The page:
In world situations, there is a continual confluence of politics, newly formed nations, economics, environmentalism, social upheavals, biosciences and terrorism to mention a few. Fueled by technology and communications that are efficient, fast and cheaply available, the landscape of war and peace has changed forever. Small is powerful. Virtual life has become a form of reality. Going beyond the physical and terrestrial worlds, we see new opportunities for influence. They are space, spectral, psychological and virtual. Focusing on what is knowable may be more important than focusing on truth. Emergent forms of human behavior and thinking patterns are not quite understood or appreciated. Within one chronological generation, technologies, human behaviors and thinking evolve multiple generations. In this milieu, time takes on increased importance because it is the one thing that these disparate actions across multiple planes have in common. They all sit on a timeline.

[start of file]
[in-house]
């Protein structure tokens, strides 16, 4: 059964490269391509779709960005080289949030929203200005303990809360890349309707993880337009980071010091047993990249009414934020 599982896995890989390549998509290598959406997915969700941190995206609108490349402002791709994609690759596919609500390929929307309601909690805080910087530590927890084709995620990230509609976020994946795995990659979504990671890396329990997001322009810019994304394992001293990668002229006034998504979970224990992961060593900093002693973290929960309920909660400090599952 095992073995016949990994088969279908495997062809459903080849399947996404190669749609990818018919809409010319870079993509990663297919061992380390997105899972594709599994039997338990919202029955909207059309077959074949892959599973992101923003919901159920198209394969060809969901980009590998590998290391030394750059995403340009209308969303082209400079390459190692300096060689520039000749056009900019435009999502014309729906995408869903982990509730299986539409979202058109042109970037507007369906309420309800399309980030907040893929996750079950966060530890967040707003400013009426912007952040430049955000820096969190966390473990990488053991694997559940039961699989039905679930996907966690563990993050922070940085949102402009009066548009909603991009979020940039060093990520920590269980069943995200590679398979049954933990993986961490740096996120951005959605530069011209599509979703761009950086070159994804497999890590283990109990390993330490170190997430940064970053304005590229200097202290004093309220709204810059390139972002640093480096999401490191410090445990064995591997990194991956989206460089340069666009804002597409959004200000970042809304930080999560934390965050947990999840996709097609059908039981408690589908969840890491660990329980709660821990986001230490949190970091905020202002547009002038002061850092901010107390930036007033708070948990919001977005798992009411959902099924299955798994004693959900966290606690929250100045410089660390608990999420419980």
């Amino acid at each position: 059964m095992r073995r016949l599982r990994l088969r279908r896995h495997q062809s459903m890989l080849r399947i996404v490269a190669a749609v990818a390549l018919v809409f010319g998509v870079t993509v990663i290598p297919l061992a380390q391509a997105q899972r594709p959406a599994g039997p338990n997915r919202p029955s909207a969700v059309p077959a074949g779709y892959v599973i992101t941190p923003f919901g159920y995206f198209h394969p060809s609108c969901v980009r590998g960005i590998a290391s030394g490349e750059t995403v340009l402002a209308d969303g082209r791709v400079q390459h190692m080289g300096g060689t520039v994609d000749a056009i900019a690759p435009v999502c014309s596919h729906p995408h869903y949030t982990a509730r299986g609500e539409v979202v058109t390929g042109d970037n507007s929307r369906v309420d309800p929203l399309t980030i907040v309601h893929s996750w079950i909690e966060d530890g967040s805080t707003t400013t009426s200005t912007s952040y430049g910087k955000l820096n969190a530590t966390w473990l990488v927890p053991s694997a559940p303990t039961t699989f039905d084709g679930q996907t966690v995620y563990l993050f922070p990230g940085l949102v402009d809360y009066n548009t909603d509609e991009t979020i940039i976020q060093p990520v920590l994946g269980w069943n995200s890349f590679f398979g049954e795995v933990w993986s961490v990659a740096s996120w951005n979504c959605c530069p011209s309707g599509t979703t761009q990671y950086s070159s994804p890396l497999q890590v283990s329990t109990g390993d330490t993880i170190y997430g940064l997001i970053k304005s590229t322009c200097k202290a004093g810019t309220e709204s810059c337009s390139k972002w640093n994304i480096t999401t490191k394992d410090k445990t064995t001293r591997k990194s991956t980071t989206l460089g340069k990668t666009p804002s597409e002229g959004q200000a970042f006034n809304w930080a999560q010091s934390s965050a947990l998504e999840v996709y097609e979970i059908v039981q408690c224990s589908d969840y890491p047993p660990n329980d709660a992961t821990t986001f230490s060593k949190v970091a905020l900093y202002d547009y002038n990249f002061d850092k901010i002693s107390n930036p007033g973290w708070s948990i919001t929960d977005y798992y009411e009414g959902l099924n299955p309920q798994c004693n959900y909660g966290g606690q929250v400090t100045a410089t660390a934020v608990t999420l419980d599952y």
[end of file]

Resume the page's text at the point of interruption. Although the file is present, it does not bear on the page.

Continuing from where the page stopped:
The Proteus approach can prepare and equip the minds of the military and civilian forces to enable them to increase the speed of Military Transformation and the Revolution in Intelligence. It opens the door to a knowledge harvesting strategy. Using the Protean lens, the approach stretches the mind to permit the eye to recognize things it didn’t see before and to comprehend the complexities of emergent forms of human behavior and thinking patterns. It is an innovative approach to helping us develop new rational models of complex worlds.